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Transcript
Respiratory Levels of Organization
Our bodies exchange oxygen for carbon dioxide at a number of different
levels. The exchange of air from the outside environment into the lungs
is driven by the mechanics of ventilation. At a molecular level oxygen
binds to hemoglobin in the red blood cells in the capillaries of the lungs.
Some of this oxygen displaces carbon dioxide that was transported from
peripheral cells. The exchange of gases occurs in red blood cells (where
hemoglobin is concentrated) at the interface of the circulatory system
and respiratory system, called the respiratory membrane. Oxygen
diffuses from the inhaled air in the lungs across the aveolar and capillary
membranes and into the blood plasma. It then enters the red blood cells
where it will be carried on hemoglobin molecules to the other tissues of
the body. Gas exchange at the respiratory membrane is known
as external respiration. Gas exchange at between the tissues and the
blood is internal respiration. At the molecular level carbon dioxide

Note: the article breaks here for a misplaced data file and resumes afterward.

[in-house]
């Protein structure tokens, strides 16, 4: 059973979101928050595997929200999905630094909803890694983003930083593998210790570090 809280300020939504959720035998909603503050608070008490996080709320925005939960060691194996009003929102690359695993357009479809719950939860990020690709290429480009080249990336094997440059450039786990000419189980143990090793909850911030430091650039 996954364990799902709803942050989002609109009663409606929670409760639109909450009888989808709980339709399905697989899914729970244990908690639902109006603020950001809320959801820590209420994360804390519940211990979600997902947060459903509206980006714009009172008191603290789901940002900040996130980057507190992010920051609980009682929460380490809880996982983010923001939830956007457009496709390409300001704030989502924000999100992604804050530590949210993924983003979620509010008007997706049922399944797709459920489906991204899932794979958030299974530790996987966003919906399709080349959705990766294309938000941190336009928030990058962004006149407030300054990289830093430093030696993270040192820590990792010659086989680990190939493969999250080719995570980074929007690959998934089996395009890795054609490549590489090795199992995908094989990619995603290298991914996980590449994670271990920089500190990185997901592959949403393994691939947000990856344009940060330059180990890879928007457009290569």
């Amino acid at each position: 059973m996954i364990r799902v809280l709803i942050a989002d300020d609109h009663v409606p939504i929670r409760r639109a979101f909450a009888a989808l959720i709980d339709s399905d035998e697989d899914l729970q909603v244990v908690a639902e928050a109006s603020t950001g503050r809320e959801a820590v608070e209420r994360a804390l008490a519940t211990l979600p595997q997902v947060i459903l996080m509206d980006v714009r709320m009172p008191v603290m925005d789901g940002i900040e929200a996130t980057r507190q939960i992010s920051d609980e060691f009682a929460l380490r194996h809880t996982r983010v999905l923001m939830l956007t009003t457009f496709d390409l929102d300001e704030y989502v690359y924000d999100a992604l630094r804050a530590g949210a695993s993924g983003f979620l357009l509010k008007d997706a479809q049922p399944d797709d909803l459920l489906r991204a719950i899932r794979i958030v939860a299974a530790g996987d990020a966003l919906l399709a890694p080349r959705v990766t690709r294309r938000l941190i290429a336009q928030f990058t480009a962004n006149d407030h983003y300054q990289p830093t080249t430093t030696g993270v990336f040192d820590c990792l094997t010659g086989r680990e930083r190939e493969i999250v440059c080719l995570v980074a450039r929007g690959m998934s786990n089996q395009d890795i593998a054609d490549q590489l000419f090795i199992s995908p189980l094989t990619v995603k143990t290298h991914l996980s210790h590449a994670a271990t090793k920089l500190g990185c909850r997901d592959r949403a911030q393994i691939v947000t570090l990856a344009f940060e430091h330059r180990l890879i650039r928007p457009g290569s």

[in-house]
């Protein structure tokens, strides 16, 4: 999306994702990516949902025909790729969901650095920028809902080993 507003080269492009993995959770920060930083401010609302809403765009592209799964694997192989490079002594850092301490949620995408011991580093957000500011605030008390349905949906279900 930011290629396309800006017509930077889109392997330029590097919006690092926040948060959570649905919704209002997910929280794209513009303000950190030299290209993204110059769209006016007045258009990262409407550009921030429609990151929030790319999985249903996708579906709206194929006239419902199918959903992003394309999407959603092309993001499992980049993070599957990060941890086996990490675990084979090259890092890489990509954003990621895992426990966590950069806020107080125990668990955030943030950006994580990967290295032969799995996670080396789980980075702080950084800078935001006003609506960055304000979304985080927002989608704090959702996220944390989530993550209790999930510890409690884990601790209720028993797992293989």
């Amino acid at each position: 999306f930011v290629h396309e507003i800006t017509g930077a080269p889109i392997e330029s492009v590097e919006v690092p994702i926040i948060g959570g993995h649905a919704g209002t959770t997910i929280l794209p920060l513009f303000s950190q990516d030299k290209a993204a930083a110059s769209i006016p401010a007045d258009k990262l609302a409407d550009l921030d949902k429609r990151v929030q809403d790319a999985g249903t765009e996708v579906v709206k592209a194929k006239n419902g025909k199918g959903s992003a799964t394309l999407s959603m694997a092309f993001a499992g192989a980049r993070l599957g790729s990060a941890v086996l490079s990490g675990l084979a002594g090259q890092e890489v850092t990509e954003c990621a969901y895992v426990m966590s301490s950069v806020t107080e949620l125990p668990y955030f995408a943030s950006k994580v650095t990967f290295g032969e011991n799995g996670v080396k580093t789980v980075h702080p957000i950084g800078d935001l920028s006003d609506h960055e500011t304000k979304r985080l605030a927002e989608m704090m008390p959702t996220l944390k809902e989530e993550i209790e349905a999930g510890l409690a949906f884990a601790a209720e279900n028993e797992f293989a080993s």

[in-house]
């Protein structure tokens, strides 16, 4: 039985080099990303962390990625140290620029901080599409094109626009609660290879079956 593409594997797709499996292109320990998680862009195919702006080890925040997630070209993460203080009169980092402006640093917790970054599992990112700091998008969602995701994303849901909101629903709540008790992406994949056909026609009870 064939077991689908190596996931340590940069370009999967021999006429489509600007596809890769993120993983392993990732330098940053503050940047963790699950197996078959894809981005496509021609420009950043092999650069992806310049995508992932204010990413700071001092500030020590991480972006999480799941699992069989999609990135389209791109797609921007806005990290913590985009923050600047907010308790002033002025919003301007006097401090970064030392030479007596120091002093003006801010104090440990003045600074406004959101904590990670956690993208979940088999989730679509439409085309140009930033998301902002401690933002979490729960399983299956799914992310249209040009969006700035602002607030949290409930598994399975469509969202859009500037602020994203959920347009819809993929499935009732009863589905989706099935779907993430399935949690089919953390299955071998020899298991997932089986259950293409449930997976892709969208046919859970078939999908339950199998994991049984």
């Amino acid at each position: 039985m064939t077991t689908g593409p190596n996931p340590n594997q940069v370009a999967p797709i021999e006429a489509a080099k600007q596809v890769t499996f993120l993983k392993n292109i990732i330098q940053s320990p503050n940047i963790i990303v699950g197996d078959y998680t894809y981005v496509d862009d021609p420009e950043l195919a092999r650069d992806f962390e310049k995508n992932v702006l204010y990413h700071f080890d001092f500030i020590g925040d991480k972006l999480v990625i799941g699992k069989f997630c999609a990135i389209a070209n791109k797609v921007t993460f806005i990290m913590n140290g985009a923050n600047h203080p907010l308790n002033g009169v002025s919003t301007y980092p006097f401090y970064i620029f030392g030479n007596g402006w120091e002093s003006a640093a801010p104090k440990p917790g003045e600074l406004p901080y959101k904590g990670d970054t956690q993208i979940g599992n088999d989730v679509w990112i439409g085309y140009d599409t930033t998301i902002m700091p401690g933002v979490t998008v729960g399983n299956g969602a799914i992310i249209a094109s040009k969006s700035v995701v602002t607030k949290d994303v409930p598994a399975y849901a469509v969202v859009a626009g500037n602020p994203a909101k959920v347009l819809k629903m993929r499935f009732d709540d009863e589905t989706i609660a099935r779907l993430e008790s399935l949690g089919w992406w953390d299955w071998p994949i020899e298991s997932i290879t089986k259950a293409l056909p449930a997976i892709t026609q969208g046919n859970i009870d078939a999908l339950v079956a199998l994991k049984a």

created during cell metabolism diffuses across the cell membrane into
the interstitial spaces and extracellular fluid. When it crosses the
capillary and red blood cell membrane some carbon dioxide is picked up
hemoglobin by molecules inside the red blood cell. Inside the cells of the
body tissues, oxygen will be used during the process of aerobic cellular
respiration. Cellular respiration is a process used by our cells to
convert nutrients into energy. The process of aerobic cellular respiration
requires oxygen and produces carbon dioxide as a waste product.
To understand these system-level functions, you will be further
exploring
structures
and
processes
occurring
at
all
levels
of
organization. Some examples of major respiratory structures assigned to
their structural level of organization of the respiratory system include:
•
Chemical level – oxygen, carbon dioxide, bicarbonate and hydrogen
ions
•
Macromolecular level – hemoglobin, mucus, and surfactant
•
Cellular level – ciliated cells, goblet cells, alveolar cells, and
macrophages
•
Tissue level – stratified to pseudostratified to simple squamous
epithelium
•
Organ level – upper respiratory tract, bronchial tree and lungs
•
Organ system level - integration of organs for gas exchange